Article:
UNITED NATIONS, N. Y. (Jul. 29)
The World Jewish Congress today submitted a memorandum to U.N. Secretary General U Thant outlining its actions in seeking to secure legislation in various countries that would ban racial incitement.
The document covered activities by WJC affiliates, including the American Jewish Congress, the Canadian Jewish Congress, the DAIA — central body of Argentine Jewry — as well as by the organization’s New York headquarters and offices in other parts of the world.
Among the actions outlined by the WJC submission were efforts by the American Jewish Congress in the struggle against prejudice and discrimination. The memorandum gave details of specific activities in this connection, including preparation of a model bill to prohibit discrimination in housing and public accommodation, support of fair employment legislation, and action in connection with Sunday closing laws.
The WJC concern for furthering human rights was emphasized in a letter to the Secretary-General, accompanying the detailed statement. “The World Jewish Congress believes that Jewish ethical teachings as well as the long history of their persecution, place upon Jews a special responsibility to work for the recognition of the dignity and equal rights of all human beings,” the letter said. It sees racial prejudice and national and religious intolerance as “one of the greatest obstacles to a satisfactory settlement of basic international conflicts and peaceful cooperation among peoples.”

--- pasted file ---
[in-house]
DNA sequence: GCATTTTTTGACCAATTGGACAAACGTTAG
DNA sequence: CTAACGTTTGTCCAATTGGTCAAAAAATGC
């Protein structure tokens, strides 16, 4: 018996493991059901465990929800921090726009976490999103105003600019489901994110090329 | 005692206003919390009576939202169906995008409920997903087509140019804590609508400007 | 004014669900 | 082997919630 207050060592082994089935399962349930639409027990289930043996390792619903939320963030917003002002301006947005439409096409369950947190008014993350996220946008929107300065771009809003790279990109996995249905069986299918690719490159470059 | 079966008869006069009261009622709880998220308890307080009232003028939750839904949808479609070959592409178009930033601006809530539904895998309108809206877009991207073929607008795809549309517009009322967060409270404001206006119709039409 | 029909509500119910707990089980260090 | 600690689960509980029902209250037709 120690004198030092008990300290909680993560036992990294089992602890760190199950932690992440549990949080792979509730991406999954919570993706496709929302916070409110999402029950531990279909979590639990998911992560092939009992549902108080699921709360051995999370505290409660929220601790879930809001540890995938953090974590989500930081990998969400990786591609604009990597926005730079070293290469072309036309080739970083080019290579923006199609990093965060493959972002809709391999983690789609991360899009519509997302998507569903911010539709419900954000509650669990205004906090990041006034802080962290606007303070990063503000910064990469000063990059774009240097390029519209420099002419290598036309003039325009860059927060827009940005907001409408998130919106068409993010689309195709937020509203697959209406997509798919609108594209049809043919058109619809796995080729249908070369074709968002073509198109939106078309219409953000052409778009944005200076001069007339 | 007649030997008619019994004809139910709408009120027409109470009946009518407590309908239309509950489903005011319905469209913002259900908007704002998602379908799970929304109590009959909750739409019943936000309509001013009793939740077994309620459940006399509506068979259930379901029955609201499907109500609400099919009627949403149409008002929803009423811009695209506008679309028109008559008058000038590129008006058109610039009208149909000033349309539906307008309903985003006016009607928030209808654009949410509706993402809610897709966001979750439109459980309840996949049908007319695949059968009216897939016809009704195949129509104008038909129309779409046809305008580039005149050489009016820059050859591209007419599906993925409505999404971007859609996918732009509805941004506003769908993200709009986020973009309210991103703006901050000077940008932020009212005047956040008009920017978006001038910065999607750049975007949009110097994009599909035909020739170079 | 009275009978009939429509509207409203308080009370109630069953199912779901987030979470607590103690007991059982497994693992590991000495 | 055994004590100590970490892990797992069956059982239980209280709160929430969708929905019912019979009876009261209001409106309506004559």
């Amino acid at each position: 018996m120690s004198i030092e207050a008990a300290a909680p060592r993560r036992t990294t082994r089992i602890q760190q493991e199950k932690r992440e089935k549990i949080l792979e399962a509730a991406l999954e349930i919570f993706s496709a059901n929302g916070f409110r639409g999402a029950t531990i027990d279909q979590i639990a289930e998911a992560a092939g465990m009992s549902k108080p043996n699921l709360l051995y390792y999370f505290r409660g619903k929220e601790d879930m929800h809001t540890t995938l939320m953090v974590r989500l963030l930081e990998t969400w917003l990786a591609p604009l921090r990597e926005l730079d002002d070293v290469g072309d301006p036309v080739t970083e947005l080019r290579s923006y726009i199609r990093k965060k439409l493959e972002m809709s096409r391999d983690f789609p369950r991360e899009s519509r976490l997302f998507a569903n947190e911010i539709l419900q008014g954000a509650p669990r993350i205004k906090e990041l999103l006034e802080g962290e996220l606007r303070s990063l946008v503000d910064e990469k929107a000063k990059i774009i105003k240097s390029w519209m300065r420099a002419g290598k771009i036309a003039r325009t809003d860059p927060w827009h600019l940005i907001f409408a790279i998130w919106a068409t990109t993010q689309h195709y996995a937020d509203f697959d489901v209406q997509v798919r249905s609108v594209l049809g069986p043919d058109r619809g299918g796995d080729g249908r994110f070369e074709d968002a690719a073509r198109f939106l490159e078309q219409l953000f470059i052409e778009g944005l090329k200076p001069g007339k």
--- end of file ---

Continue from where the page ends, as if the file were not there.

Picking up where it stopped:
The world Jewish body, which has consultative status at the United Nations, submitted its report in line with a resolution adopted by the last General Assembly on “manifestations of racial prejudice and national and religious intolerance.”